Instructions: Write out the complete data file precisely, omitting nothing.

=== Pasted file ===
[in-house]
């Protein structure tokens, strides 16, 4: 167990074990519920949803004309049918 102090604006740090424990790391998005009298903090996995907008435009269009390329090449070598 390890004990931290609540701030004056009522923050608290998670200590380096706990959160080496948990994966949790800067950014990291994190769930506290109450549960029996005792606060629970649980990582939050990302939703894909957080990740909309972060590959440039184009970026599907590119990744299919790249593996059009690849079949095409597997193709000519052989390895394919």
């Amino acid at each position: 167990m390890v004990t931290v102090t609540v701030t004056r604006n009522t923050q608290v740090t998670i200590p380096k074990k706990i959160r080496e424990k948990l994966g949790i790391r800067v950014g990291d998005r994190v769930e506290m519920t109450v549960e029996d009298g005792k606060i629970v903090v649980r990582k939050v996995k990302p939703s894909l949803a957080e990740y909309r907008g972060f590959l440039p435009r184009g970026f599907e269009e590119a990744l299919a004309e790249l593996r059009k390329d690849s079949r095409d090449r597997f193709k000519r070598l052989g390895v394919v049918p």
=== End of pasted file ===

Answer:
[in-house]
């Protein structure tokens, strides 16, 4: 167990074990519920949803004309049918 102090604006740090424990790391998005009298903090996995907008435009269009390329090449070598 390890004990931290609540701030004056009522923050608290998670200590380096706990959160080496948990994966949790800067950014990291994190769930506290109450549960029996005792606060629970649980990582939050990302939703894909957080990740909309972060590959440039184009970026599907590119990744299919790249593996059009690849079949095409597997193709000519052989390895394919």
């Amino acid at each position: 167990m390890v004990t931290v102090t609540v701030t004056r604006n009522t923050q608290v740090t998670i200590p380096k074990k706990i959160r080496e424990k948990l994966g949790i790391r800067v950014g990291d998005r994190v769930e506290m519920t109450v549960e029996d009298g005792k606060i629970v903090v649980r990582k939050v996995k990302p939703s894909l949803a957080e990740y909309r907008g972060f590959l440039p435009r184009g970026f599907e269009e590119a990744l299919a004309e790249l593996r059009k390329d690849s079949r095409d090449r597997f193709k000519r070598l052989g390895v394919v049918p």